The Atlanta Federal Reserve wants to put an end to erroneous fears over the security of mobile contactless payments, reports American Banker.
According to the bank, a mobile device provides greater security than a common magnetic stripe credit card in that the device itself can be used as an authentication tool. For example, most if not all phones let the user set passwords or other authentication measures, and many others support GPS technology, which can be used to verify location.
Additionally, Cindy Merritt, assistant director of the Fed’s Retail Payments Risk Forum, says that mag-stripe cards are becoming “increasingly obsolete” and “vulnerable to fraud.”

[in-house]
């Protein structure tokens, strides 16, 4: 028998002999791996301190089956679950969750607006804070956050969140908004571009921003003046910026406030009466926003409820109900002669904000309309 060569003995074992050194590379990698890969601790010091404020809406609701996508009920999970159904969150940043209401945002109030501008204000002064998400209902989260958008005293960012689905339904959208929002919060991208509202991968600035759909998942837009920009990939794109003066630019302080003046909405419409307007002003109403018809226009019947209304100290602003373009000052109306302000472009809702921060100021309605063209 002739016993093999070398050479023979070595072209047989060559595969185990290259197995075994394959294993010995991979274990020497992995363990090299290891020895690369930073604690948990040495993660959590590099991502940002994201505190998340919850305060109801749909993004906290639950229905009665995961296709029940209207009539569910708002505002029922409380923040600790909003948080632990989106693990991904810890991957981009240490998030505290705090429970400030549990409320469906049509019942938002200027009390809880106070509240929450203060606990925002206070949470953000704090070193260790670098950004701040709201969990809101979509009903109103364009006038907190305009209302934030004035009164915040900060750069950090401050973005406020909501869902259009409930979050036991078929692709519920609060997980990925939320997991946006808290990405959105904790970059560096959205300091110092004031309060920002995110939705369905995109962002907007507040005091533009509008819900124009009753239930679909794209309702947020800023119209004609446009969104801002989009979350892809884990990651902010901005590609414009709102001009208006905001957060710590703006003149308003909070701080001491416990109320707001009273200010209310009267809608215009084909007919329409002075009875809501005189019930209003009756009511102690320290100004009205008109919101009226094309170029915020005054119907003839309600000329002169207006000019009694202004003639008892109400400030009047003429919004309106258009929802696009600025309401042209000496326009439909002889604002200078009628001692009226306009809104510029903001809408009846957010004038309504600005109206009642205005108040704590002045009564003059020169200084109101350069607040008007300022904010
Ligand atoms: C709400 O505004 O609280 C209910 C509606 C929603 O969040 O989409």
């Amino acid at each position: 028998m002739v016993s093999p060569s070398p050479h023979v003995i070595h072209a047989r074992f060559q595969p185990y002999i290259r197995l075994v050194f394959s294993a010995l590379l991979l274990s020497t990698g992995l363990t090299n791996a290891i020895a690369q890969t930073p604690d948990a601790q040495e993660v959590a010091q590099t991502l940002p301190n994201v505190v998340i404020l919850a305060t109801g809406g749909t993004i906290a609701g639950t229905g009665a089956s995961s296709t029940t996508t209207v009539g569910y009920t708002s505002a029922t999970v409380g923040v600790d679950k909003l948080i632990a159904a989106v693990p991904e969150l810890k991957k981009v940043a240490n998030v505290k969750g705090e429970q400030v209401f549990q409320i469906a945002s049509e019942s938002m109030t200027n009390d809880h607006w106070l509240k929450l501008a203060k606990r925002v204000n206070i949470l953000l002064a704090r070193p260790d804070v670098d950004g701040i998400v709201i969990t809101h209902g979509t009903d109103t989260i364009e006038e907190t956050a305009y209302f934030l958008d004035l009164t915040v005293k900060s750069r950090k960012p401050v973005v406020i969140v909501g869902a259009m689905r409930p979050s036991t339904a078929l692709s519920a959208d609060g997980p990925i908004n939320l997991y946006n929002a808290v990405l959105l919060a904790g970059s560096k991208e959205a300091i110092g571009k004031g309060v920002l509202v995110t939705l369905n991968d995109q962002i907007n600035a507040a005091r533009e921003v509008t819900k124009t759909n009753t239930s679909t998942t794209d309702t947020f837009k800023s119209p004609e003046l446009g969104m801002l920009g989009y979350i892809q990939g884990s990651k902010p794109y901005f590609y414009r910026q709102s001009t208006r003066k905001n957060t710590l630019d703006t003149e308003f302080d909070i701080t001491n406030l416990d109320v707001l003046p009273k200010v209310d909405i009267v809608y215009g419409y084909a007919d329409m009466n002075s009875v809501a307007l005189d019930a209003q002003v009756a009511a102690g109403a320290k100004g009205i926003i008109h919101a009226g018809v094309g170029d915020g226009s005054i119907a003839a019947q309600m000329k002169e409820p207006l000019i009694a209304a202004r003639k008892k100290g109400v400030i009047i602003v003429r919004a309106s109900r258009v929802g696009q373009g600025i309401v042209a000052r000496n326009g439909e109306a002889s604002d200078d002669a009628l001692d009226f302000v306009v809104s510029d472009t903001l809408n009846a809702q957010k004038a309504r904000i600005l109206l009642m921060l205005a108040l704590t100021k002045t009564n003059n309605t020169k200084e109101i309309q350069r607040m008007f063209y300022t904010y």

Merritt also concludes that current misconceptions about mobile payment, i.e. that it is unsafe, reflect those voiced at the onset of online payment, and that these concerns will disappear in the next few years as the technology sees wider adoption.
In the meantime, the Atlanta Fed is working to get the word out through its Rails and Trails blog – the same venue it used to push for EMV migration in the U.S.
“One of our main goals is to work with bank regulators and law enforcement agencies as they investigate payments fraud and other risks that threaten the banks’ operations and financial stability,” writes Merritt. “Working to get them educated so that they can approach their responsibilities knowledgeably is critical right now because over reacting can threaten innovation—so we’re working on getting them the information they need to strike an appropriate balance.”
Read more here.